Emma Stone faces the media. Photo: Getty

Rhiannon Lucy Cosslett and Holly Baxter are co-founders and editors of online magazine, The Vagenda.

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This Ada Lovelace Day, let’s celebrate women in tech while confronting its sexist culture

In an industry where men hold most of the jobs and write most of the code, celebrating women's contributions on one day a year isn't enough. 

Ada Lovelace wrote the world’s first computer program. In the 1840s Charles Babbage, now known as the “father of the computer”, designed (though never built) the “Analytical Engine”, a machine which could accurately and reproducibly calculate the answers to maths problems. While translating an article by an Italian mathematician about the machine, Lovelace included a written algorithm for which would allow the engine to calculate a sequence of Bernoulli numbers.

Around 170 years later, Whitney Wolfe, one of the founders of dating app Tinder, was allegedly forced to resign from the company. According to a lawsuit she later filed against the app and its parent company, she had her co-founder title removed because, the male founders argued, it would look “slutty”, and because “Facebook and Snapchat don’t have girl founders. It just makes it look like Tinder was some accident". (They settled out of court.)

Today, 13 October, is Ada Lovelace day – an international celebration of inspirational women in science, technology, engineering and mathematics (STEM). It’s lucky we have this day of remembrance, because, as Wolfe’s story demonstrates, we also spend a lot of time forgetting and sidelining women in tech. In the wash of pale male founders of the tech giants that rule the industry,we don't often think about the women that shaped its foundations: Judith Estrin, one of the designers of TCP/IP, for example, or Radia Perlman, inventor of the spanning-tree protocol. Both inventions sound complicated, and they are – they’re some of the vital building blocks that allow the internet to function.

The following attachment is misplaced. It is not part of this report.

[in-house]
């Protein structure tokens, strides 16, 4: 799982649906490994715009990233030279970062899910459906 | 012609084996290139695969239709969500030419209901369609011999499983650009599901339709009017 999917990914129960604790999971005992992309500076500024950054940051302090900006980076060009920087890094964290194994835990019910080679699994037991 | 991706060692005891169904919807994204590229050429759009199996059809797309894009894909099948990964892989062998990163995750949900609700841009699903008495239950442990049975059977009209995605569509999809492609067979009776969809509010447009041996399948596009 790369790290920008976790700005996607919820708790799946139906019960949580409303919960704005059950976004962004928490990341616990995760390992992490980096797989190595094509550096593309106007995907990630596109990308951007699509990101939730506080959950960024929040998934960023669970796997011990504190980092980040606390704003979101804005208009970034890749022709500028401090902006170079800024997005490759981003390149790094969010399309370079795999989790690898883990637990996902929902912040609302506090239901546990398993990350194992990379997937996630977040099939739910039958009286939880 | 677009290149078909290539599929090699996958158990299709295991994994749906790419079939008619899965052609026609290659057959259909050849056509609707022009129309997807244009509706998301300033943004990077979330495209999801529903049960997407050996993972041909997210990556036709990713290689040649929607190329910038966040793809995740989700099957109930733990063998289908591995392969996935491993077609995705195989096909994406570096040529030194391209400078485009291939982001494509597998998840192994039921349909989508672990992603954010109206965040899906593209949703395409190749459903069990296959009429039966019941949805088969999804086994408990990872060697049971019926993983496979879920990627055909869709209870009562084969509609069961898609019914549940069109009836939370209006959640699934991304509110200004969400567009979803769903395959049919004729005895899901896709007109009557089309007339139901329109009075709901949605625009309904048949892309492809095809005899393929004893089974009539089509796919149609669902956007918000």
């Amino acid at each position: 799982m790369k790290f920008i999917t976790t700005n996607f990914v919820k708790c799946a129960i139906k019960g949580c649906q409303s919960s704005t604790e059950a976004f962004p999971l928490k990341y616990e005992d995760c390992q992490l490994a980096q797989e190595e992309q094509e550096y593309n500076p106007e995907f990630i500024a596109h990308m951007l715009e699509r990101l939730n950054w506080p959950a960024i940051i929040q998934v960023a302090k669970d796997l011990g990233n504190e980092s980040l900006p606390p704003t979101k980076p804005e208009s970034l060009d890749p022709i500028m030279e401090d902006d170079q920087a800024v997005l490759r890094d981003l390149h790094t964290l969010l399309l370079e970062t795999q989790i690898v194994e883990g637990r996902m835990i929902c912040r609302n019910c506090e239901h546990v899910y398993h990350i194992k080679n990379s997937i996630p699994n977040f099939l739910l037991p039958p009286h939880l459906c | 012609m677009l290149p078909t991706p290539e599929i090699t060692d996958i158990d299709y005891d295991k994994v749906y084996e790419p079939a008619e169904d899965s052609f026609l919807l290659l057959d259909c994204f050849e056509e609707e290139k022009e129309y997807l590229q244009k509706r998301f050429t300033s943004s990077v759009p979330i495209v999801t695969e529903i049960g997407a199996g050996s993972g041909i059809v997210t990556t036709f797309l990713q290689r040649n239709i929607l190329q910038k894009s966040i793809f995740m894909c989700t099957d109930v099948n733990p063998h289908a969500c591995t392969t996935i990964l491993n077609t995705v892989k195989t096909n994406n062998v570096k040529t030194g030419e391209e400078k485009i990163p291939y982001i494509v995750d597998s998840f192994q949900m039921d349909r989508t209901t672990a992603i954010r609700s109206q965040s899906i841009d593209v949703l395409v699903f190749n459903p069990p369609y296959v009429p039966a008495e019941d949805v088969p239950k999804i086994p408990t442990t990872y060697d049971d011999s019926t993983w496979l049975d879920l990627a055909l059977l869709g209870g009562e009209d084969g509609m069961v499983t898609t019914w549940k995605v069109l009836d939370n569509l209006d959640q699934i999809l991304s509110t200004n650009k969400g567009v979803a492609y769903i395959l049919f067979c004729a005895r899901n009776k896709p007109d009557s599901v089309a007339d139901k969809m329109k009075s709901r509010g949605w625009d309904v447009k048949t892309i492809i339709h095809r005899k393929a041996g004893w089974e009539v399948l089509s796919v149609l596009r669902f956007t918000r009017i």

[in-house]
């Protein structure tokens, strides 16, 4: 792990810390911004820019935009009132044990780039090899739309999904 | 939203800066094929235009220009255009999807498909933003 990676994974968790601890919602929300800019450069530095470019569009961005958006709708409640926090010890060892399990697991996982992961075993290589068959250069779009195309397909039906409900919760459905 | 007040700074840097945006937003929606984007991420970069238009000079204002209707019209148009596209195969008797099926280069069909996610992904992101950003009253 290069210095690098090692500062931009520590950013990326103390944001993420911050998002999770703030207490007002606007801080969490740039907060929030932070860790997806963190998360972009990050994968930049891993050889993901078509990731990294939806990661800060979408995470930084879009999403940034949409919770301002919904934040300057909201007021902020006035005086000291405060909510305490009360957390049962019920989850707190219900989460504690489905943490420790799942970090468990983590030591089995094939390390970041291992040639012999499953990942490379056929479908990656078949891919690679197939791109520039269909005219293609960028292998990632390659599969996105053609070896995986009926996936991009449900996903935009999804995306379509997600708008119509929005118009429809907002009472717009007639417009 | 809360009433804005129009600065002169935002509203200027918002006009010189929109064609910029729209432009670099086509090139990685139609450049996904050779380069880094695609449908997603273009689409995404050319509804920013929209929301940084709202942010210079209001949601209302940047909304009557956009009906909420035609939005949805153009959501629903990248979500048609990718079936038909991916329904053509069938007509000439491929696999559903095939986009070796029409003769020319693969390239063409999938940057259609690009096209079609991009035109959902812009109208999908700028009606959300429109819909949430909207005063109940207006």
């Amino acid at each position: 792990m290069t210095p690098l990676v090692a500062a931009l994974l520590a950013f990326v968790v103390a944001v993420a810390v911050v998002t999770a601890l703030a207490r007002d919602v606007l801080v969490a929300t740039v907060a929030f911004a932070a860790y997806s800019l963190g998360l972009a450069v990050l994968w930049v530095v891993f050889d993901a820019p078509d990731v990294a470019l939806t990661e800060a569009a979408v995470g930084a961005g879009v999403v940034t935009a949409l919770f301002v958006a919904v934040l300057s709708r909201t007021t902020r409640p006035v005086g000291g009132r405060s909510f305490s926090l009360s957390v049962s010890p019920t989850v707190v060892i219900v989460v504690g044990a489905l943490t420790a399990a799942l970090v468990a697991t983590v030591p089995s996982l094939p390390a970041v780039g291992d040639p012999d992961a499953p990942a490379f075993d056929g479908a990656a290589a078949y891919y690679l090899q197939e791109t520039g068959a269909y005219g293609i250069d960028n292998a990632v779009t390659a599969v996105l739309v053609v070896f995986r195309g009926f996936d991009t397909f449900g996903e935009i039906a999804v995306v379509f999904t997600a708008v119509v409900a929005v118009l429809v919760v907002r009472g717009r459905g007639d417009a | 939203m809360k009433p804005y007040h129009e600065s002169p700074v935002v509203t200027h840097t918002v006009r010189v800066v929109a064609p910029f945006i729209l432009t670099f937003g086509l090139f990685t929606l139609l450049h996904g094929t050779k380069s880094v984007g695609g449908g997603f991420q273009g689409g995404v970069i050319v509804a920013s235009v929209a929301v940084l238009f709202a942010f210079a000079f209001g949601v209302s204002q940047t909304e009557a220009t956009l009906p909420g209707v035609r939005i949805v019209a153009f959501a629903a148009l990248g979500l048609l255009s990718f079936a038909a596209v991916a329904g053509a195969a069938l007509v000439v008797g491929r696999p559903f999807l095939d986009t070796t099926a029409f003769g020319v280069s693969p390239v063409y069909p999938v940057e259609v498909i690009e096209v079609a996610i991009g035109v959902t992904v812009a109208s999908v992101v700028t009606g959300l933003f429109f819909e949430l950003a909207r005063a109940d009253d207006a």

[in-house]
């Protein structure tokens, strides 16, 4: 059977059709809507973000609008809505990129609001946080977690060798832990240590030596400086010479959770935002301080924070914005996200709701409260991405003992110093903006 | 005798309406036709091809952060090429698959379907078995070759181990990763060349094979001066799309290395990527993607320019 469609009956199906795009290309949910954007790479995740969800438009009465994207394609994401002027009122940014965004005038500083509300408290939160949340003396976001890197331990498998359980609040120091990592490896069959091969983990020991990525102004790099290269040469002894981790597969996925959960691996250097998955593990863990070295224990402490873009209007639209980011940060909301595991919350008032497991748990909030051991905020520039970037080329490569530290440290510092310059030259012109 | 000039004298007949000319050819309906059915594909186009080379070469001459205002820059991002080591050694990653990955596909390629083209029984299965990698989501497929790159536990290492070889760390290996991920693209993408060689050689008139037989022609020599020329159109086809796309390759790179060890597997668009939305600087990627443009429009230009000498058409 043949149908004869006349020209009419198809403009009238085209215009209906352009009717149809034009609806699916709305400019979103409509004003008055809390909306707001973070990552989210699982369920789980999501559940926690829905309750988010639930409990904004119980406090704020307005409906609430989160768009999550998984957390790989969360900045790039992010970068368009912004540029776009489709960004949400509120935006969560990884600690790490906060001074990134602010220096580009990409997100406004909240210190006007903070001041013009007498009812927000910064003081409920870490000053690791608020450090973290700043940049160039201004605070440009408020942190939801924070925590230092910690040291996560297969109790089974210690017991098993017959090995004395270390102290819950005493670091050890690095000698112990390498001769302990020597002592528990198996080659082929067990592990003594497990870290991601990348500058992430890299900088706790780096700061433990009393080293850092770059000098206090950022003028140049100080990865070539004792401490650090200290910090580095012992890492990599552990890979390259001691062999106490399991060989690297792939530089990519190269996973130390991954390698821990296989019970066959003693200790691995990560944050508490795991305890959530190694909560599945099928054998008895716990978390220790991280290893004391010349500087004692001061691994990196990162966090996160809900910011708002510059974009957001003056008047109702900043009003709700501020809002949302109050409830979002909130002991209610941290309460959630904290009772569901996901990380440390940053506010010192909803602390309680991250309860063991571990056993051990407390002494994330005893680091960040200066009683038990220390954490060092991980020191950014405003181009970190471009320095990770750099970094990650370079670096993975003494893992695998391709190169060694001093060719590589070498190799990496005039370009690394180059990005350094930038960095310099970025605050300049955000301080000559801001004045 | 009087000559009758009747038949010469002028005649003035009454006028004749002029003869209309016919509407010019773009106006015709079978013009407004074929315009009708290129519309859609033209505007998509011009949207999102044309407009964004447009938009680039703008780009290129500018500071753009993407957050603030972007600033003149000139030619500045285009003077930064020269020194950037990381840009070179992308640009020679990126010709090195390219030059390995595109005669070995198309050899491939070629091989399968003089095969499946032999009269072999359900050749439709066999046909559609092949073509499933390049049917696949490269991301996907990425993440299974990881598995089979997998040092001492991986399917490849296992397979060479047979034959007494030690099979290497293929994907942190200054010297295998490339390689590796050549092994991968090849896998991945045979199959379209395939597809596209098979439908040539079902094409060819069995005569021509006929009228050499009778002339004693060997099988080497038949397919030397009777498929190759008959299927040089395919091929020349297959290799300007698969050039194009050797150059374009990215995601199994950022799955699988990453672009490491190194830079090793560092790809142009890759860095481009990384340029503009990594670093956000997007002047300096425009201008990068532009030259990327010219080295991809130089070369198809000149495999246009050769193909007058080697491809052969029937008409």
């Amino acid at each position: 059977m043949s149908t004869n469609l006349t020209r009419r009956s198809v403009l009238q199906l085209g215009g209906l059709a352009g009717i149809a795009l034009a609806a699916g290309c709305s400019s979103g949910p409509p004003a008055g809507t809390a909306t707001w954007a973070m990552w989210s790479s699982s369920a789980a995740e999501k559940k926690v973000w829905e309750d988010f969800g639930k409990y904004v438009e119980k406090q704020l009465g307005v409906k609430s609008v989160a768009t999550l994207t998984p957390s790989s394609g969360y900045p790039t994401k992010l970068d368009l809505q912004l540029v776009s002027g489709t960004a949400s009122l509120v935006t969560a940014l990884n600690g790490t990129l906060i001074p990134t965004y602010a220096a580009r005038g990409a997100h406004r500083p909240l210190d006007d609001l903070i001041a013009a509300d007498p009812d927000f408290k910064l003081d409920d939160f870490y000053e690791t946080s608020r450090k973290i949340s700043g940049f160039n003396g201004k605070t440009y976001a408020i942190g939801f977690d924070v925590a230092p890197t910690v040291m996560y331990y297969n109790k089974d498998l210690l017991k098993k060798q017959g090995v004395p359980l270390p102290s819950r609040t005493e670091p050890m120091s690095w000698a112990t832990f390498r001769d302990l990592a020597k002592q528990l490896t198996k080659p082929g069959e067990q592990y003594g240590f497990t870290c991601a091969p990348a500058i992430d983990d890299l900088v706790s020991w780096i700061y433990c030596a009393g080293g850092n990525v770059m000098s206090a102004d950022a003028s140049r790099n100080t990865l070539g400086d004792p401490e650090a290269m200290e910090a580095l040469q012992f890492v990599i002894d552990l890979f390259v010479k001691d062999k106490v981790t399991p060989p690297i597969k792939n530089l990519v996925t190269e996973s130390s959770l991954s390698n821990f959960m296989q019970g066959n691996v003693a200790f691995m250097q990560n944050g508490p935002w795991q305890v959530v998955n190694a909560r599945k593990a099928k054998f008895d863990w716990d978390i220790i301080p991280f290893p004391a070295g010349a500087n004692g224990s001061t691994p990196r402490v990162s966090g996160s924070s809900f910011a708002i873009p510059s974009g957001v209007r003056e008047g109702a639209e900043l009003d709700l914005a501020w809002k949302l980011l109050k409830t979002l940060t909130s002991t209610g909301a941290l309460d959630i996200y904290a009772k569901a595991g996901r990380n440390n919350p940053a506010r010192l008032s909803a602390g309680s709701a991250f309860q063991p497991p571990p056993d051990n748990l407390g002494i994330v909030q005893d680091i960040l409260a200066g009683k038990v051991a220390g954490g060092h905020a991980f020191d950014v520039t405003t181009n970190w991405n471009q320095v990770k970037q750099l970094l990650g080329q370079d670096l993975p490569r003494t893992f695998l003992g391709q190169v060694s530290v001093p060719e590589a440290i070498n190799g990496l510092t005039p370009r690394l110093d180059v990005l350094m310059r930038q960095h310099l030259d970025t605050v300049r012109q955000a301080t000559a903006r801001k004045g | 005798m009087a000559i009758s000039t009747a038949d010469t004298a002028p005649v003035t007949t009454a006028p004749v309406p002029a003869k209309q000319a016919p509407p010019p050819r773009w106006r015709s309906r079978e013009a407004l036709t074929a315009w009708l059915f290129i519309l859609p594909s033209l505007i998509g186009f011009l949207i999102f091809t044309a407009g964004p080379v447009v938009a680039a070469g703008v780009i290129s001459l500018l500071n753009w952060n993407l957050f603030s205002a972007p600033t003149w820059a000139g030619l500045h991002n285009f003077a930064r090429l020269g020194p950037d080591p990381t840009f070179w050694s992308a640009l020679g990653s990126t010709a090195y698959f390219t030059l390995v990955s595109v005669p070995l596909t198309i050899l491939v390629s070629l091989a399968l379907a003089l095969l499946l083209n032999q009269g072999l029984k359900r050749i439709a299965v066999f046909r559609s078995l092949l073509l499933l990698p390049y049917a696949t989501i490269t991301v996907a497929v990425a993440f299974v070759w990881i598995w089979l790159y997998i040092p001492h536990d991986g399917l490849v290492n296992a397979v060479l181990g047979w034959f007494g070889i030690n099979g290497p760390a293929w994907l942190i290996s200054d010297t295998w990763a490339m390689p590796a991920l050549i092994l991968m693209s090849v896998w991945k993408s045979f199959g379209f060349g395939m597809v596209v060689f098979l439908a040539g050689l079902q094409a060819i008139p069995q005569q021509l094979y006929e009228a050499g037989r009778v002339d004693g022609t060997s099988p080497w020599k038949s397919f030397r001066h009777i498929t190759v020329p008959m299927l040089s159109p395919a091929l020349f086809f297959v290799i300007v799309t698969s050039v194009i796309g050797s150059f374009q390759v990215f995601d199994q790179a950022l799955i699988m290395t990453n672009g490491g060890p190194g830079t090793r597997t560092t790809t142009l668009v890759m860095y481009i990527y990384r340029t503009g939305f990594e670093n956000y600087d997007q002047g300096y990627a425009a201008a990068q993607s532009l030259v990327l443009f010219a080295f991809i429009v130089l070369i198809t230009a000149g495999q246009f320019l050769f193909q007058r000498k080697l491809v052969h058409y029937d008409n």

And yet David Streitfield, a Pulitzer-prize winning journalist, someow felt it accurate to write in 2012: “Men invented the internet. And not just any men. Men with pocket protectors. Men who idolised Mr Spock and cried when Steve Jobs died.”

Perhaps we forget about tech's founding women because the needle has swung so far into the other direction. A huge proportion – perhaps even 90 per cent - of the world’s code is written by men. At Google, women fill 17 per cent of technical roles. At Facebook, 15 per cent. Over 90 per cent of the code respositories on Github, an online service used throughout the industry, are owned by men. Yet it's also hard to believe that this erasure of women's role in tech is completely accidental. As Elissa Shevinsky writes in the introduction to a collection of essays on gender in tech, Lean Out: “This myth of the nerdy male founder has been perpetuated by men who found this story favourable."